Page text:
PORT of Townsville has released its preliminary investigation report on the presence of per- and poly fluoroalkyl substances (PFAS) around the Port, with investigation results largely showing safe levels of the chemicals in water. But, a few of the results within the port boundary showed PFAS presence that were “above the recreational health guidelines”.
Out of the 74 groundwater bores that were tested within the port industrial area, 11 bores were above the recreational health guidelines.
The report pointed out that PFAS in the industrial port area was localised, and the groundwater was not used for drinking water, and was therefore a low risk to human health.
However, out of the 13 resident-requested bore tests, four were “slightly above drinking water guidelines”, with the other nine below drinking water guidelines. The report noted that these bores were not used for drinking water.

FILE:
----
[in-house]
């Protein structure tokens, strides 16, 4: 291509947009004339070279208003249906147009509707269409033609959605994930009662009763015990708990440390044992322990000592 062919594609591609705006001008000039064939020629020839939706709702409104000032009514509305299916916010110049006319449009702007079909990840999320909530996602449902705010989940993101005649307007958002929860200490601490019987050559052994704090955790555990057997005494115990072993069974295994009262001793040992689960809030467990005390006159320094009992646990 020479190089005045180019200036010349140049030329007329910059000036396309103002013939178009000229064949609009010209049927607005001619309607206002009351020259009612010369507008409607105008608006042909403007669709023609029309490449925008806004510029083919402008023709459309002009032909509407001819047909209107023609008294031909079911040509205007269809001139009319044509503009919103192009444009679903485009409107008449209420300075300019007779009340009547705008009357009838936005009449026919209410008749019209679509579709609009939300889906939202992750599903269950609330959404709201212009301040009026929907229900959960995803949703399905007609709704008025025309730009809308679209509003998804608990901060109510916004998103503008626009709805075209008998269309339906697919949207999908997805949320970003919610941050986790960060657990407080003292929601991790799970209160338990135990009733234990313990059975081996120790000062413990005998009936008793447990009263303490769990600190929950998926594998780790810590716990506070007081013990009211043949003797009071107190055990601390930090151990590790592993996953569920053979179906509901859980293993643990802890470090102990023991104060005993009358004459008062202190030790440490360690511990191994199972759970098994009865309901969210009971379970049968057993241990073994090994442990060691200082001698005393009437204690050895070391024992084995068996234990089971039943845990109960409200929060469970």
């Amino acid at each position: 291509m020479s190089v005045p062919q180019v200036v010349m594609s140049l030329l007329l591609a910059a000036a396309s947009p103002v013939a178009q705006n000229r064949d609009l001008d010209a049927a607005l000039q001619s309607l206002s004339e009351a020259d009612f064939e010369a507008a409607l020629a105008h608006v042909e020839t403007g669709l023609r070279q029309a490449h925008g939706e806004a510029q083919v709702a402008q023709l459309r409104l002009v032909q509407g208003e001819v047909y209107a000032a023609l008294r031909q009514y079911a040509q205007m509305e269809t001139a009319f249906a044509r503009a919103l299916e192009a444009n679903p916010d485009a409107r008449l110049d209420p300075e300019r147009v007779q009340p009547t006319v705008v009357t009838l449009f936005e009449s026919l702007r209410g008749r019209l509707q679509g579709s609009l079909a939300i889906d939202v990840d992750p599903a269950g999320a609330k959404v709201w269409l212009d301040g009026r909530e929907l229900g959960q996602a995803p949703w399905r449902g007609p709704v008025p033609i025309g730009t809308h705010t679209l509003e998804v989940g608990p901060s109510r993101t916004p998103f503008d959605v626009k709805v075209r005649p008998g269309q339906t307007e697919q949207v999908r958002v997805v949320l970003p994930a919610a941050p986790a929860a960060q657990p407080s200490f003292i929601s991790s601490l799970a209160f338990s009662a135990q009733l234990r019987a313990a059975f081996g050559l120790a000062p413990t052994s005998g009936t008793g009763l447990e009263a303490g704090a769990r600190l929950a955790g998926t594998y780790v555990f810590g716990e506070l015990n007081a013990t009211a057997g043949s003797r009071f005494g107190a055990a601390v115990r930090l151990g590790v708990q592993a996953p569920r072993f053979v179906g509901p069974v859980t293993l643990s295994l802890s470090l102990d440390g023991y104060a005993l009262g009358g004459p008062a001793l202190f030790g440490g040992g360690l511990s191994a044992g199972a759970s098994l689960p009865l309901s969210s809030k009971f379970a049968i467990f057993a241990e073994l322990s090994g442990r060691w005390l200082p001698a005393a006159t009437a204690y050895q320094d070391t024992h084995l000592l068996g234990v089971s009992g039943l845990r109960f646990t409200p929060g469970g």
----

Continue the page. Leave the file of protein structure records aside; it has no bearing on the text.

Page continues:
Also, all 26 marine water samples and all 37 sediment samples in Ross Creek, Ross River and Cleveland Bay were “below human health and environmental criteria”.
Preliminary investigations showed there could be several sources of PFAS in and around the port industrial, from historical sources to more recent fire protection systems.
The full report, with maps of bore-test sites can be found on Port of Townsville’s website.
Historical activities in the areas of the highest PFAS readings included a coal-fired power station, old naval bunker lines, railway operations and former fuel storage facilities, according to POTL.